I first learned about Forth through Reed College, where I am completing my final year as an undergraduate student in linguistics. I was motivated to join Forth as an intern through my growing interest in transportation-related issues and the exciting, futuristic topic of Electric Vehicles that is fast becoming a reality in many cities. Linguistics and transportation don’t at first glance seem to be connected subjects, but both deal intrinsically with access to communities, resources, power, and status. This internship has been an eye-opening experience, giving me the opportunity to experience the collaborative workstyle of an involved nonprofit while becoming immersed in the world of electric mobility.
Activism in both transportation and linguistics can liberate communities by providing control over context. Communities historically marginalized in transportation policy often suffer additional discrimination based on language. For example, East Portland and North Portland have been considered by many to be underserved by public transportation.
 The communities who live there are more diverse than the central and West-side neighborhoods of Portland, which mean people of color have less access to public transportation or other cost-saving methods of transportation. Whether they use English as a foreign language or use a language variant that is considered nonstandard (such as African American English, or rural dialects), it has been well established that they are less likely to receive beneficial offers for jobs, rent, or loans.
I come from a town in Northern Idaho, and I wanted to understand how Forth and Smart Mobility could apply to people who live in rural areas, where public transportation is often impractical, and a combination of weather, long distances and more pronounced lack of charging infrastructure make Electric Vehicle adoption a difficult proposition. The culture of Northern Idaho is resistant to ideas that appear to limit individual freedoms for a public good, like the range limitations and compact spaces of Electric Vehicles. How does Forth reach out to these more difficult or more marginalized demographics?
Forth feels unique in that its team deals with many different aspects of electrified mobility at the same time. Forth conducts outreach and education by going to schools, trade shows, expos, networking events, and other public events to table and talk about electric cars, buses, and bikes with anyone interested. Forth also helps potential buyers of electric cars and bikes with free and brand-neutral “Ride and Drive” events with examples of modern electric vehicles for people to test-drive. Forth operates the Go Forth Electric Showcase in downtown Portland to provide a place for free test drives and cheap rentals of electric cars. Forth works with communities, nonprofits, small businesses and large corporations alike to provide rideshare schemes, install electric charging stations, and help figure out the transportation needs of these communities. It isn’t always cars; when Forth found that a large barrier to transportation in one transit-starved Portland community was a lack of driver’s licenses, they implemented a program to provide free electric bikes for use. And Forth follows public policy, provides recommendations, and lobbies for bills that advance the electrification of transportation such as Residential Credit for utilities.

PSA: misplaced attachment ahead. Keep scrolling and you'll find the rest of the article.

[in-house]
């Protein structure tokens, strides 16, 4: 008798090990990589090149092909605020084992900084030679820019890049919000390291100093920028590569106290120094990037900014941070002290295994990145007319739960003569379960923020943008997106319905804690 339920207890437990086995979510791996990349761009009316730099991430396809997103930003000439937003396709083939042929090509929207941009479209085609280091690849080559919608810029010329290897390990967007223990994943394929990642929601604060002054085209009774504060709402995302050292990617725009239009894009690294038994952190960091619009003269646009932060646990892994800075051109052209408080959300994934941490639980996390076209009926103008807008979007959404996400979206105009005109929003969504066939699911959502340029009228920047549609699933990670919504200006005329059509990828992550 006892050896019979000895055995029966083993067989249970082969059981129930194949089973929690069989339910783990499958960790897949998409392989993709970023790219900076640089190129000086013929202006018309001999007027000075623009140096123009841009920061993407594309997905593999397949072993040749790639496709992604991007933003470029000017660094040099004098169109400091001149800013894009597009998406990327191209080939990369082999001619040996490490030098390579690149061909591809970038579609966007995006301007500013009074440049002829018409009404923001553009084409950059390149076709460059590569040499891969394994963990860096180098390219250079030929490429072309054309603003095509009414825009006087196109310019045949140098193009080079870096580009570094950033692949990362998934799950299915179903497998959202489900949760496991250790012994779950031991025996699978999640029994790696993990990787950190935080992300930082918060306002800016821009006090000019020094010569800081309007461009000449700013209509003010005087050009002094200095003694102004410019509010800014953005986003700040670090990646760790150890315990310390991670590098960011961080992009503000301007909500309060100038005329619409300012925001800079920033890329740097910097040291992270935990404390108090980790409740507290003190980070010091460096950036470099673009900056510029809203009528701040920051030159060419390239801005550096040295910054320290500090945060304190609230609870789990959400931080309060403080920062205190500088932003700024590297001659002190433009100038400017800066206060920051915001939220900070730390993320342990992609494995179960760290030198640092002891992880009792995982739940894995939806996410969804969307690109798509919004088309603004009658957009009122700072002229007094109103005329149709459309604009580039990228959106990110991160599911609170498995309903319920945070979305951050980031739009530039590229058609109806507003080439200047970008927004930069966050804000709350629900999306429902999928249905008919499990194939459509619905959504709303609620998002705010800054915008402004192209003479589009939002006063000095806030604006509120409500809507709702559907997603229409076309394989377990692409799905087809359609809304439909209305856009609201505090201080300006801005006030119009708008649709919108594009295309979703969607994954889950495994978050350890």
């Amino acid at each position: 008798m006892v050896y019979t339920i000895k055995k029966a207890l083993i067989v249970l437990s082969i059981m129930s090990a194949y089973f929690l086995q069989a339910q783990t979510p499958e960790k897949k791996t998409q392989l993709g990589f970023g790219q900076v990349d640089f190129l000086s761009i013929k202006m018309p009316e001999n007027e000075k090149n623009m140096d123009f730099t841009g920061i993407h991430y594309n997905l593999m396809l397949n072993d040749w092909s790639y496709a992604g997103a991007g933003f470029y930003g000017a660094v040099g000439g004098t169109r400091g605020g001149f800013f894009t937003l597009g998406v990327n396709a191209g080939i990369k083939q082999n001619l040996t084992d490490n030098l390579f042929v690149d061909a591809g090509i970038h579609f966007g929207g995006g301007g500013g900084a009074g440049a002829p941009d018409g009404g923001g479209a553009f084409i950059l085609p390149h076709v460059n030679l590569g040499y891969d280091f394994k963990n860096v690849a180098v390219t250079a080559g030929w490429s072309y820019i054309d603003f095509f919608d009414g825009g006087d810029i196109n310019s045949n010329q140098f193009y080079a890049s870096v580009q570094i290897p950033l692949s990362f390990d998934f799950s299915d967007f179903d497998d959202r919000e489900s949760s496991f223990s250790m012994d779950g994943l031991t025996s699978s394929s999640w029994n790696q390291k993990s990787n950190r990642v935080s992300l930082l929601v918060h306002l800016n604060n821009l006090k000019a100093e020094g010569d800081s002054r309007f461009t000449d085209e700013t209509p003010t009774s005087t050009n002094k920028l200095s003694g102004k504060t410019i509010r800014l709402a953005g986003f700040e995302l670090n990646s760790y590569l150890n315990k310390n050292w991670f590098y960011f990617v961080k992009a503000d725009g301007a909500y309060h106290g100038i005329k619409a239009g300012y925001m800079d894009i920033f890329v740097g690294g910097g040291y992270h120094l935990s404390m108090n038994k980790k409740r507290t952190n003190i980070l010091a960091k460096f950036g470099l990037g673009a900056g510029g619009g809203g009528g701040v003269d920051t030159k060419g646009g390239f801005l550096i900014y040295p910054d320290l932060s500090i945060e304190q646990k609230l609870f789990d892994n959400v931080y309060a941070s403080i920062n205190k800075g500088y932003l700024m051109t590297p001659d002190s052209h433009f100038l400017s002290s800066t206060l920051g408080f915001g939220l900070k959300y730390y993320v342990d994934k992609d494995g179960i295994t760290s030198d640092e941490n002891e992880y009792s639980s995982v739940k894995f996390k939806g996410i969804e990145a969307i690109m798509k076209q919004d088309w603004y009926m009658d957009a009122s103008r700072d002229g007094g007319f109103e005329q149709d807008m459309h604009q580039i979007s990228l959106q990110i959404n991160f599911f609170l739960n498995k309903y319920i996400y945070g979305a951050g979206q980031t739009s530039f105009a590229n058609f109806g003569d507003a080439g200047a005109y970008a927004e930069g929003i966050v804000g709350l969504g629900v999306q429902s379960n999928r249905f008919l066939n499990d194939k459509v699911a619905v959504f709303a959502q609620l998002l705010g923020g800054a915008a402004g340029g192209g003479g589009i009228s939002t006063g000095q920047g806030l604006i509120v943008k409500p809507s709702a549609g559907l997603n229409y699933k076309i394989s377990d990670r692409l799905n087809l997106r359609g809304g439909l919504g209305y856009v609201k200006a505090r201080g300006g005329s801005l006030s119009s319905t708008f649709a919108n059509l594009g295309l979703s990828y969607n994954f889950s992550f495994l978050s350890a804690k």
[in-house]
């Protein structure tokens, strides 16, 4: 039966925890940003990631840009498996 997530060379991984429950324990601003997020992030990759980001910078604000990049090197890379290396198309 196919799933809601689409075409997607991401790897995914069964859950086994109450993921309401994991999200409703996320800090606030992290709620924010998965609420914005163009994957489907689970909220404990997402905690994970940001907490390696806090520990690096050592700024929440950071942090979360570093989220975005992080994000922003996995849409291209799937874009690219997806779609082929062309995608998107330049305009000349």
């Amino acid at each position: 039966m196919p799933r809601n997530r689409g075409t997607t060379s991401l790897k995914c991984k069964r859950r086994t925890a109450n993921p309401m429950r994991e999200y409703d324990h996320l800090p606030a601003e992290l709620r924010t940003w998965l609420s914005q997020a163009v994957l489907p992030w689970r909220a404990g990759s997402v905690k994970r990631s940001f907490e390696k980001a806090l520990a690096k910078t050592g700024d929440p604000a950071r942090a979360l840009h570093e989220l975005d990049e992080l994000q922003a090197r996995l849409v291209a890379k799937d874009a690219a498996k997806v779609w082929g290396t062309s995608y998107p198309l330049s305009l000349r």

Working with Forth, I got the opportunity to engage in activism through a variety of ways. A large part of my internship was dedicated to researching information and public policy relating to electric vehicles, including exploring the LEV (Low-Emission Vehicle) and ZEV (Zero-Emission Vehicle) mandates of California and how they related to the 12 states adhering to the emissions standards of Section 177, the EPA, and the Paris Climate Agreement. I translated informational documents into French, and helped create a budget for one of Forth’s upcoming ride-share projects. Public engagement and outreach were another part of my internship. I went to tabling event and ride-and-drives to introduce and explain Electric Vehicles and charging infrastructure to students, officials and potential buyers. Highlights of my experiences with Forth include lobbying in Salem, having the wind taken out of me when I first hit the accelerator of an electric vehicle, and being able to explain to countless people why electric vehicles are actually much more viable for daily transport than public perception.
Through my internship, I was able to become informed on electric vehicles, battery technologies, the problems of charging infrastructure, and the ability to access zero-emissions forms of transportation. This is in no small part thanks to the amazing team at Forth, who are willing to drop their work for a moment to talk about their thoughts on the issues, and who always encouraged me to look higher and to share my enthusiasm for accessibility. Thanks to Forth, the future of zero-emissions mobility has never been as electrifying.
 Golub, A.: “Community-Based Assessment of Smart Transportation Needs in the City of Portland”. Transportation Research and Education Center. Portland State University (2018)
 Purnell, Thomas, William Isdardi, and John Baugh: “Perceptual and phonetic experiments on American English dialect identification”. Journal of Language and Social Psychology (1999)